* British finance chief banned from leaving since end-June
* Nechelput still working, has not been arrested or detained
* GSK has hired Ernst & Young to review its China operations
* Numerous pharmaceutical rivals say not been contacted by
By Ben Hirschler
LONDON, July 17 Chinese authorities
investigating the alleged bribery of doctors and officials by
GlaxoSmithKline have stopped the drugmaker's head of
finance for China, a British citizen, from leaving the country,
a company spokesman said on Wednesday.
The travel restriction on Steve Nechelput was imposed at the
end of June, but he has continued to work and remains free to
move around China. Nechelput has not been questioned, arrested
or detained by police, the spokesman said.
GSK has hired auditors Ernst & Young to carry out an
independent review of its systems in China in the wake of the
scandal, according to a person familiar with the situation.
It has also sent internal auditors to China as part of an
effort to get to the bottom of what happened, the source added.
On Monday, Chinese police accused GSK of bribing officials
and doctors to boost sales and raise the price of its medicines
in China. They said GSK transferred up to 3 billion yuan ($489
million) to 700 travel agencies and consultancies over six years
to facilitate the bribes.
Britain's biggest drugmaker said it was deeply concerned by
the developments, which it called "shameful".
The action against Nechelput underscores the pressure on
GSK, which has come attack in Chinese state media this week.
The British Foreign Ministry said it stood ready to provide
consular assistance to Nechelput.
Asked if London was concerned about the travel restriction,
a spokesman said: "If there's an inquiry under way then that's a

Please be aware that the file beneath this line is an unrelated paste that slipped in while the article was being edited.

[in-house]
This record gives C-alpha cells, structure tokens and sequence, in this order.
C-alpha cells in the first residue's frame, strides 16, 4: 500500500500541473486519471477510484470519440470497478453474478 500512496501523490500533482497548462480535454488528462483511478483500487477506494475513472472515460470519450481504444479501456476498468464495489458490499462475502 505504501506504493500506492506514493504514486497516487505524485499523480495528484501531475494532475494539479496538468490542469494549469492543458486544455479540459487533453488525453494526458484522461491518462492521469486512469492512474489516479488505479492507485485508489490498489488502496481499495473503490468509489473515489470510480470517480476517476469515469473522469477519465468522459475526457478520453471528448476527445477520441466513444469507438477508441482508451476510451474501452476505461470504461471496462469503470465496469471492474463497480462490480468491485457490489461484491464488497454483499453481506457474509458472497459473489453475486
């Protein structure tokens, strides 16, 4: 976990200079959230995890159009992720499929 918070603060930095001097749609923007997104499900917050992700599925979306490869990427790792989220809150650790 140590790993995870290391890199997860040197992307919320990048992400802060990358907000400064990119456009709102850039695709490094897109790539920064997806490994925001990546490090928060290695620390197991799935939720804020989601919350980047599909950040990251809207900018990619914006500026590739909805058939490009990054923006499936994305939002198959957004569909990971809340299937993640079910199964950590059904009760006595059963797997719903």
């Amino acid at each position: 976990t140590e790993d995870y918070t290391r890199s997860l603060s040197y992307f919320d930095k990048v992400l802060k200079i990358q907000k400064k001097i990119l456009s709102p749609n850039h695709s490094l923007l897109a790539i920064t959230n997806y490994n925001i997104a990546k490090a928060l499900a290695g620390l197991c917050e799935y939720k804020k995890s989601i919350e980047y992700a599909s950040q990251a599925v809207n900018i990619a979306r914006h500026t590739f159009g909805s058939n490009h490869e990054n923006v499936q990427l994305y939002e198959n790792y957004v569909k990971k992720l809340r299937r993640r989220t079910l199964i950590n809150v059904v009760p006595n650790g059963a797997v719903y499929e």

matter for the Chinese authorities."
Nechelput's boss Mark Reilly, GSK's general manager for
China, left the country for Britain on July 5 to attend what a
separate source familiar with the situation said were routine
Police have detained four senior Chinese executives from
GSK, including vice president and operations manager Liang Hong,
who told state television this week he had funnelled money
through travel agencies by arranging conferences, some of which
were never held. That money was then used to pay bribes.
With investigations focused on malpractice by a certain
number of GSK's Chinese employees, one industry insider said it
was likely China wanted Nechelput to remain in the country to
provide financial information, if needed, as inquiries progress.
As a British company, GSK could also face prosecution under
Britain's Bribery Act, which came into force in 2011.
The Wall Street Journal, citing people familiar with the
matter, said the UK Serious Fraud Office (SFO) was reviewing the
bribery allegations GSK faces in China. An SFO spokeswoman
declined to confirm or deny the report.
CULTURE OF PAYMENTS
China has long been known for a culture in which drug
companies make payments to doctors, since physicians rely on
rewards for writing prescriptions to offset meagre salaries.
Those practices, however, are increasingly at odds with a
crackdown on corruption under President Xi Jinping, leaving
companies struggling to toe the line while not losing business
in a highly competitive market.
Similar money transfers to those seen at GSK had been made
by other multinational pharmaceutical companies in China, Gao
Feng, head of the economic crimes investigation unit at the
Ministry of Public Security, said on Monday.
He did not name any other foreign companies.
When asked, the following major drugmakers said they had not
been contacted by Chinese authorities in connection with similar
bribery allegations: Novartis, Roche, Abbott
, Eli Lilly, Bayer, Novo Nordisk
, Takeda, Astellas, AbbVie,
Merck & Co, Johnson & Johnson and Pfizer
China is increasingly important for big drug groups, which
rely on growth in emerging markets to offset slower sales in
Western countries where many former top-selling medicines have
lost patent protection.
IMS Health, which tracks pharmaceutical industry trends,
expects China to overtake Japan as the world's second-biggest
drugs market behind the United States by 2016.
But the industry has come under the spotlight from Chinese
China announced a nationwide crackdown on the sale of
illegal medicine on Wednesday and said it would tighten industry
The State Food and Drug Administration said the six-month
campaign would also target illegal online drug sales and the
sale of fake traditional Chinese medicine. It gave no details on
possible changes to regulation.
Separately, GSK said its chief executive Andrew Witty was
stepping down from his role on the board of the UK government's
department for business at the end of 2013, as had been planned.
"His decision is not related in any way to the current
issues the company is facing in China," GSK said.